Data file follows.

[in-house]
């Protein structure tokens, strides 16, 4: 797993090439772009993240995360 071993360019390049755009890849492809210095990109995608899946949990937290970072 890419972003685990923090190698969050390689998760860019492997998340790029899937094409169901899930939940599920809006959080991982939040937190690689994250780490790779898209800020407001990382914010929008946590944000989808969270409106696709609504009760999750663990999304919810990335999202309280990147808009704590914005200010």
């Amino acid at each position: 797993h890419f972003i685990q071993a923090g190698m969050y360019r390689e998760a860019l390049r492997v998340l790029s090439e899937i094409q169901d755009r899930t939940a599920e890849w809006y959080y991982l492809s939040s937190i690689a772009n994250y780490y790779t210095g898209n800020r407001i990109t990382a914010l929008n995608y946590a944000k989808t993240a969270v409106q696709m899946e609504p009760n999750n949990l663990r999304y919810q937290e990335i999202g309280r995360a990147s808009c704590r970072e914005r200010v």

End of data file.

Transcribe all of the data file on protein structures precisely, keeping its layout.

[in-house]
């Protein structure tokens, strides 16, 4: 797993090439772009993240995360 071993360019390049755009890849492809210095990109995608899946949990937290970072 890419972003685990923090190698969050390689998760860019492997998340790029899937094409169901899930939940599920809006959080991982939040937190690689994250780490790779898209800020407001990382914010929008946590944000989808969270409106696709609504009760999750663990999304919810990335999202309280990147808009704590914005200010």
């Amino acid at each position: 797993h890419f972003i685990q071993a923090g190698m969050y360019r390689e998760a860019l390049r492997v998340l790029s090439e899937i094409q169901d755009r899930t939940a599920e890849w809006y959080y991982l492809s939040s937190i690689a772009n994250y780490y790779t210095g898209n800020r407001i990109t990382a914010l929008n995608y946590a944000k989808t993240a969270v409106q696709m899946e609504p009760n999750n949990l663990r999304y919810q937290e990335i999202g309280r995360a990147s808009c704590r970072e914005r200010v």